Handling and Moving Objects
Using hands and arms in handling, installing, positioning, and moving materials, and manipulating things.
Making Decisions and Solving Problems
Analyzing information and evaluating results to choose the best solution and solve problems.
Inspecting Equipment, Structures, or Material
Inspecting equipment, structures, or materials to identify the cause of errors or other problems or defects.
Observing, receiving, and otherwise obtaining information from all relevant sources.
Indoors, Environmentally Controlled
How often does this job require working indoors in environmentally controlled conditions?
Structured versus Unstructured Work
To what extent is this job structured for the worker, rather than allowing the worker to determine tasks, priorities, and goals?
Freedom to Make Decisions
How much decision making freedom, without supervision, does the job offer?
How often do you have telephone conversations in this job?
Spend Time Using Your Hands to Handle, Control, or Feel Objects, Tools, or Controls
How much does this job require using your hands to handle, control, or feel objects, tools or controls?
How often do you have to have face-to-face discussions with individuals or teams in this job?
Frequency of Decision Making
How frequently is the worker required to make decisions that affect other people, the financial resources, and/or the image and reputation of the organization?
Importance of Being Exact or Accurate
How important is being very exact or highly accurate in performing this job?
Spend Time Sitting
How much does this job require sitting?
Impact of Decisions on Co-workers or Company Results
How do the decisions an employee makes impact the results of co-workers, clients or the company?
Realistic occupations frequently involve work activities that include practical, hands-on problems and solutions. They often deal with plants, animals, and real-world materials like wood, tools, and machinery. Many of the occupations require working outside, and do not involve a lot of paperwork or working closely with others.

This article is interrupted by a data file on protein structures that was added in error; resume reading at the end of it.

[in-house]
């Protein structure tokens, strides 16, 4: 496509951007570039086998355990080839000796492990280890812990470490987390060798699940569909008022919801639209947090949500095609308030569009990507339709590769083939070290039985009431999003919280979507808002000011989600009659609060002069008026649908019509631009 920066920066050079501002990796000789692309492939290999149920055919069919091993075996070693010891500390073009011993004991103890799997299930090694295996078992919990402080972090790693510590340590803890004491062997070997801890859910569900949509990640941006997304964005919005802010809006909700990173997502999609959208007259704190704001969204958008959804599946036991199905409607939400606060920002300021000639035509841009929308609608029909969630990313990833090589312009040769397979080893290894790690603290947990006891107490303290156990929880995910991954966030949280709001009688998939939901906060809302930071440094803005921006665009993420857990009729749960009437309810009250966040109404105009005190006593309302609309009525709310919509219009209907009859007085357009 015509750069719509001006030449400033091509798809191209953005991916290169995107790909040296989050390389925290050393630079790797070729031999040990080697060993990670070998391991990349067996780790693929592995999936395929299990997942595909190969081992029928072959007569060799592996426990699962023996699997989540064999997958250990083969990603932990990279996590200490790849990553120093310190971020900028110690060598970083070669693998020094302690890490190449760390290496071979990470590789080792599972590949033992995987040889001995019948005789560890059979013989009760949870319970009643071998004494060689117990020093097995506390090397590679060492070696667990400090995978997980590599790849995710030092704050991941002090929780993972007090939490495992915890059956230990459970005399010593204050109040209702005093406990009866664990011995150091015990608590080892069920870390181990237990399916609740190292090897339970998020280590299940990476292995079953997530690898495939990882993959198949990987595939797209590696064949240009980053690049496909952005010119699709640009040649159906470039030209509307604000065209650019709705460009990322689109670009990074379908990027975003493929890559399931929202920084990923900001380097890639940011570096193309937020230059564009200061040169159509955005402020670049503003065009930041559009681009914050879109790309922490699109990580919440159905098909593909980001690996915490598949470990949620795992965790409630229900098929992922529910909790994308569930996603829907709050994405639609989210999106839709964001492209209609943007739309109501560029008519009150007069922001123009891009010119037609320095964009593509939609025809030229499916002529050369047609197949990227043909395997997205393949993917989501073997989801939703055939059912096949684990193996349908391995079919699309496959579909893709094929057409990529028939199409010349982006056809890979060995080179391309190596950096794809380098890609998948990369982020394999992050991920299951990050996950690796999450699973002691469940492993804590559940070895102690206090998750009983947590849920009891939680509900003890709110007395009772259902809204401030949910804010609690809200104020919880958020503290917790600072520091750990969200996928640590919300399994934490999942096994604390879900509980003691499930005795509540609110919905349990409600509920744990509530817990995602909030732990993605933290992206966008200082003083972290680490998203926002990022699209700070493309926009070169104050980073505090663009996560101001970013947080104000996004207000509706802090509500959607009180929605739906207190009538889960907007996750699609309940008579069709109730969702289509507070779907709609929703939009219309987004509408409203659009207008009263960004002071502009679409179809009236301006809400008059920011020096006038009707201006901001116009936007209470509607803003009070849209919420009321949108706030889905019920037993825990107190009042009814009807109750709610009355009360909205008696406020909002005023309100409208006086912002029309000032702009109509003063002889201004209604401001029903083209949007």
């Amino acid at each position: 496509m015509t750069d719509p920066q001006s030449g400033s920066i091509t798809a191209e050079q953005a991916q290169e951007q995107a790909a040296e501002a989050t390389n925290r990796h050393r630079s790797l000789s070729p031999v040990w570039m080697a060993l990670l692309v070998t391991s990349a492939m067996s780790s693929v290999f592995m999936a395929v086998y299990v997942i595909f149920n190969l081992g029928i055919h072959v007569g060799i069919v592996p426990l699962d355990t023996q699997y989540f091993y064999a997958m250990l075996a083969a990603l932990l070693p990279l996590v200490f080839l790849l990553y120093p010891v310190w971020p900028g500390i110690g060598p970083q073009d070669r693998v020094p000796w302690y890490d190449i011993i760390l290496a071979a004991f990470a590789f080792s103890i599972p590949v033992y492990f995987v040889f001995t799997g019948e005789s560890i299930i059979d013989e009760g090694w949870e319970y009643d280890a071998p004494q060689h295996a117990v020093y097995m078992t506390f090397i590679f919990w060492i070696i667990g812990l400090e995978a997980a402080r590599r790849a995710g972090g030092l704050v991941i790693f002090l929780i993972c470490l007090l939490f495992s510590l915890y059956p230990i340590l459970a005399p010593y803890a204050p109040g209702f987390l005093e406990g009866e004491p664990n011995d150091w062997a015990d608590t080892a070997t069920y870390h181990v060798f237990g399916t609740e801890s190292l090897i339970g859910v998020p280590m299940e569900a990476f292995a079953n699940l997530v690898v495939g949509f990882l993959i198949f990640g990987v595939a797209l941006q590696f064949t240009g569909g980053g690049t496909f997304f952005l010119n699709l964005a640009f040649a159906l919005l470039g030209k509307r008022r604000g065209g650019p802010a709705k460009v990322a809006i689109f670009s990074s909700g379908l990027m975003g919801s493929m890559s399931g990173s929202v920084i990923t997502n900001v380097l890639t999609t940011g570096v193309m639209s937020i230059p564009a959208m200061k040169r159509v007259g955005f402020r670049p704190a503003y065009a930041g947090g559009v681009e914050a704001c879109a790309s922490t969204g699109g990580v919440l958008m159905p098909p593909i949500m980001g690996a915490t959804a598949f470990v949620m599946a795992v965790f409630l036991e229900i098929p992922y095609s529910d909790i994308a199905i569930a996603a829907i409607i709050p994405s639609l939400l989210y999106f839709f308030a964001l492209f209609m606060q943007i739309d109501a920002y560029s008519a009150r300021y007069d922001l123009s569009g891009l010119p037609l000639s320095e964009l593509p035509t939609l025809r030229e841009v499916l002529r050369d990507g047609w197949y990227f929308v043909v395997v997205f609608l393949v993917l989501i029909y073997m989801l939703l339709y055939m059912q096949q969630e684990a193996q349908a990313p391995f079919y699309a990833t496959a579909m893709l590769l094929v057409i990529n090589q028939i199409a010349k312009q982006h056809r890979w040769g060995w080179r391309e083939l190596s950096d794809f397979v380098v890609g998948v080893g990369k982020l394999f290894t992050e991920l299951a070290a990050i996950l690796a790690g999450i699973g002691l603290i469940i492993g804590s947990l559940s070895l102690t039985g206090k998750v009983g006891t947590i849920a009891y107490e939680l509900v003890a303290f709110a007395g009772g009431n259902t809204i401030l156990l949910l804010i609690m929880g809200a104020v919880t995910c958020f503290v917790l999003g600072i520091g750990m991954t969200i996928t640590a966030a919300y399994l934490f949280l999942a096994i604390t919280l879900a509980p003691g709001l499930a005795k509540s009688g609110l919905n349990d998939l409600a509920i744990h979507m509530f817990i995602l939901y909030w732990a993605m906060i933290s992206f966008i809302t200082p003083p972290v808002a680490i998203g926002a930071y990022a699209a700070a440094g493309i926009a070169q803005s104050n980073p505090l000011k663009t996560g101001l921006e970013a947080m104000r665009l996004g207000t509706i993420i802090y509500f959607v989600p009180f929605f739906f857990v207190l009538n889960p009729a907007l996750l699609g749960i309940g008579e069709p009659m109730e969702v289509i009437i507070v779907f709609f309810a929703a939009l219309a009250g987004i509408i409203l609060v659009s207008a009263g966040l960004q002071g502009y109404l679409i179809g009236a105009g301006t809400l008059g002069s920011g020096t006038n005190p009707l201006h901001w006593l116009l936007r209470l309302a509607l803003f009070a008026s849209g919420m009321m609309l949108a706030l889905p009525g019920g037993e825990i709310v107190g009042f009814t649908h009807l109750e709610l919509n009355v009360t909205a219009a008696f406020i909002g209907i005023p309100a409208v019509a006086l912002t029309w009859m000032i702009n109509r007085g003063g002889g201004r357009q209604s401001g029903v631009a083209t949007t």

Investigative occupations frequently involve working with ideas, and require an extensive amount of thinking. These occupations can involve searching for facts and figuring out problems mentally.
Conventional occupations frequently involve following set procedures and routines. These occupations can include working with data and details more than with ideas. Usually there is a clear line of authority to follow.
Artistic occupations frequently involve working with forms, designs and patterns. They often require self-expression and the work can be done without following a clear set of rules.
Enterprising occupations frequently involve starting up and carrying out projects. These occupations can involve leading people and making many decisions. Sometimes they require risk taking and often deal with business.
Social occupations frequently involve working with, communicating with, and teaching people. These occupations often involve helping or providing service to others.
Attention to Detail
Job requires being careful about detail and thorough in completing work tasks.
Job requires being reliable, responsible, and dependable, and fulfilling obligations.
Job requires analyzing information and using logic to address work-related issues and problems.
Job requires being honest and ethical.
Job requires persistence in the face of obstacles.
Job requires developing one's own ways of doing things, guiding oneself with little or no supervision, and depending on oneself to get things done.
Job requires creativity and alternative thinking to develop new ideas for and answers to work-related problems.
Job requires a willingness to take on responsibilities and challenges.
Job requires establishing and maintaining personally challenging achievement goals and exerting effort toward mastering tasks.
Job requires maintaining composure, keeping emotions in check, controlling anger, and avoiding aggressive behavior, even in very difficult situations.
Occupations that satisfy this work value allow employees to work on their own and make decisions. Corresponding needs are Creativity, Responsibility and Autonomy.
Occupations that satisfy this work value are results oriented and allow employees to use their strongest abilities, giving them a feeling of accomplishment. Corresponding needs are Ability Utilization and Achievement.
Occupations that satisfy this work value offer job security and good working conditions. Corresponding needs are Activity, Compensation, Independence, Security, Variety and Working Conditions.
Occupations that satisfy this work value allow employees to provide service to others and work with co-workers in a friendly non-competitive environment. Corresponding needs are Co-workers, Moral Values and Social Service.
Occupations that satisfy this work value offer supportive management that stands behind employees. Corresponding needs are Company Policies, Supervision: Human Relations and Supervision: Technical.
Occupations that satisfy this work value offer advancement, potential for leadership, and are often considered prestigious. Corresponding needs are Advancement, Authority, Recognition and Social Status.